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Heart of Stone (2023) - Movie Review

Tom Harper's "Heart of Stone," with Gal Gadot as the leading lady, hopes to be the genesis of a spy franchise reminiscent of “Mission: Impossible” and James Bond. However, the movie comes across as a mere mishmash of iconic films, offering nothing fresh.

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Rachel Stone, played by Gadot, is part of a covert peacekeeping organization called the Charter. While masquerading as a rookie MI6 tech agent, she embarks on a global journey-from the Alps to Lisbon and Iceland. Disappointingly, these picturesque locations do not capture their essence.

Sophie Okonedo, who portrays Rachel's superior, Nomad, recruited Rachel at a young age. The film glosses over the reasons and her training, leaving viewers in the dark. Matthias Schweighöfer, the ubiquitous Netflix actor, steps in as "Jack of Hearts," Rachel's tech ally. Using "The Heart," a potent supercomputer, he aids her missions-recalling a scene Tom Cruise aced in “Minority Report,” but here it feels derivative.

The Charter's objectives are via dialogue laden with exposition. This mode of communication extends to most characters, resulting in uninspiring conversations. Despite Paul Ready and Jing Lusi's commendable efforts in their roles as Stone's comrades, Bailey and Yang, they're underutilized. Jamie Dornan's portrayal of Parker echoes Colin Farrell in “Daredevil,” while Alia Bhatt's hacker role, Keya has clichés. Only Jon Kortajarena truly embraces his antagonist part.

Greg Rucka, the co-screenwriter, disappoints, especially considering his previous work on "The Old Guard" showcased rich character development. Gina Prince-Bythewood's directorial skills in "The Old Guard" starkly contrast Harper's lackluster effort in "Heart of Stone."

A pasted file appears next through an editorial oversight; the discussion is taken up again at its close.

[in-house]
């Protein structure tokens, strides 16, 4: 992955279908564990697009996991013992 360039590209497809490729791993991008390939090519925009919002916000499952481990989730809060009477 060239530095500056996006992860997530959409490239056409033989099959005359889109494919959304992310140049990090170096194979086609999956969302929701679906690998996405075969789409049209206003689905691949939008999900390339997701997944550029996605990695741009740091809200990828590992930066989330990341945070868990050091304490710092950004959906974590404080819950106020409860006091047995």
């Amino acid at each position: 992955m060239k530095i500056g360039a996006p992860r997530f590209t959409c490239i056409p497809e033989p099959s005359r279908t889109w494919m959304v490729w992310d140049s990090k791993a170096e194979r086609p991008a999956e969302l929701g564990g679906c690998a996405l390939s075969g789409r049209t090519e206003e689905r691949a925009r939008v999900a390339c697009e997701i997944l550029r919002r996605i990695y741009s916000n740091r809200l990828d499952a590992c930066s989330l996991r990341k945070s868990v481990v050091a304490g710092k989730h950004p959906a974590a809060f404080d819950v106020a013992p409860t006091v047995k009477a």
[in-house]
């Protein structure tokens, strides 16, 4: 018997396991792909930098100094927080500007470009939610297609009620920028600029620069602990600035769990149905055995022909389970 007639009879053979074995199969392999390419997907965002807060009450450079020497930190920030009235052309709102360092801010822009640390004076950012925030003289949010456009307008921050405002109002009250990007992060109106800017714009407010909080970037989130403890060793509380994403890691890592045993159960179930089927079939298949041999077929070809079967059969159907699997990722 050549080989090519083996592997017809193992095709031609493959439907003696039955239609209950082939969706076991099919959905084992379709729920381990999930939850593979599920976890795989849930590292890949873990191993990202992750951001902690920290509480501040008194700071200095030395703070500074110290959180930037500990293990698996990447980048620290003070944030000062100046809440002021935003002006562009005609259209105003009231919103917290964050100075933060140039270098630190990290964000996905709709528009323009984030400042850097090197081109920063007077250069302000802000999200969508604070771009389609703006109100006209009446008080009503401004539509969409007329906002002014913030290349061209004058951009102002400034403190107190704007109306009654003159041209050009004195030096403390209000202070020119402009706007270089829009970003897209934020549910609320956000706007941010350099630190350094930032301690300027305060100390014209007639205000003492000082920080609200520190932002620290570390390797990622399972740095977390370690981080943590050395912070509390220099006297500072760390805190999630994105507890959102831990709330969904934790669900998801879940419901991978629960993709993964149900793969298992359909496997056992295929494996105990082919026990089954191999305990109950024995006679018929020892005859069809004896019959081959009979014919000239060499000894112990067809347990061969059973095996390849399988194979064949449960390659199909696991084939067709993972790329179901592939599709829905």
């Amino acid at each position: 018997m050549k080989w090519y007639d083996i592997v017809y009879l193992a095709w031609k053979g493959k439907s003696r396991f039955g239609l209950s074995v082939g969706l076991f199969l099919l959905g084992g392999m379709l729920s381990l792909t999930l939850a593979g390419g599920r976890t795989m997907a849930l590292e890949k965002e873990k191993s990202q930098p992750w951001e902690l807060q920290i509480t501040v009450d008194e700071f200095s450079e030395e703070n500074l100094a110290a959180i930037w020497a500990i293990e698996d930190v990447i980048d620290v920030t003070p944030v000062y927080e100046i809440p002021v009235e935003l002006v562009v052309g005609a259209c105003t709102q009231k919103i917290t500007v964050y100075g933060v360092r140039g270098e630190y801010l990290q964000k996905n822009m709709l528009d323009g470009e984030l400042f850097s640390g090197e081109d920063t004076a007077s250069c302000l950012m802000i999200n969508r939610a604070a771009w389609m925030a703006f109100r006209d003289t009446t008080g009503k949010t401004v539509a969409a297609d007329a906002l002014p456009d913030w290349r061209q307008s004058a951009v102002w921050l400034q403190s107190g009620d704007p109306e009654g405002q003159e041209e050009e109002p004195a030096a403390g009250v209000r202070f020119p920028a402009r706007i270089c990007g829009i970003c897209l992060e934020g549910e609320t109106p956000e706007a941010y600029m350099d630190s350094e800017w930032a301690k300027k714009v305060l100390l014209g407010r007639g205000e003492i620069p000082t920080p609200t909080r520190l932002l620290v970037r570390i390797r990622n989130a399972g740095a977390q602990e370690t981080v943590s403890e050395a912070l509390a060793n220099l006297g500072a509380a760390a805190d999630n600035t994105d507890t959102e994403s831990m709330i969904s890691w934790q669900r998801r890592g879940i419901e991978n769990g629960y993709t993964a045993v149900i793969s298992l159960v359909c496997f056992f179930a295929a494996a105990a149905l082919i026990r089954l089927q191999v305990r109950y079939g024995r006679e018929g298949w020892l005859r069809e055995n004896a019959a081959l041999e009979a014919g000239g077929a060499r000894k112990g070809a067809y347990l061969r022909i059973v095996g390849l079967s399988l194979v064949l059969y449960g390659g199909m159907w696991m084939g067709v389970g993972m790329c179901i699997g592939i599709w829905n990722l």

Harper's direction lacks precision, with many action sequences appearing borrowed from classics. Scenes reminiscent of Bond movies and “Mission Impossible” come to the fore, even a sequence echoing “The Rocketeer” - though with subpar CGI effects.

Gadot's acting skills remain untested as her character's emotions are stifled. This limitation results in an unflattering portrayal of her combat skills. Harper seems unsure about highlighting Gadot's capabilities.

The film stumbles thematically too. Concepts like "determinism" are around without delving into their implications on the characters' choices or the algorithmic decision-making of The Heart. The movie's narrative doesn’t challenge the Charter's surveillance-heavy methodology, which leans totalitarian. Even revelations about the Charter's past errors are attributing them to individual mistakes rather than systemic issues.

In the end, "Heart of Stone" neatly sidesteps moral complexities by eliminating several characters, hinting at future installments for the franchise. It seems emblematic of today's cinematic era-prioritizing franchise-building and big data. Sadly, this film feels like a hollow attempt to create a female-fronted series while inadvertently endorsing a pro-surveillance stance.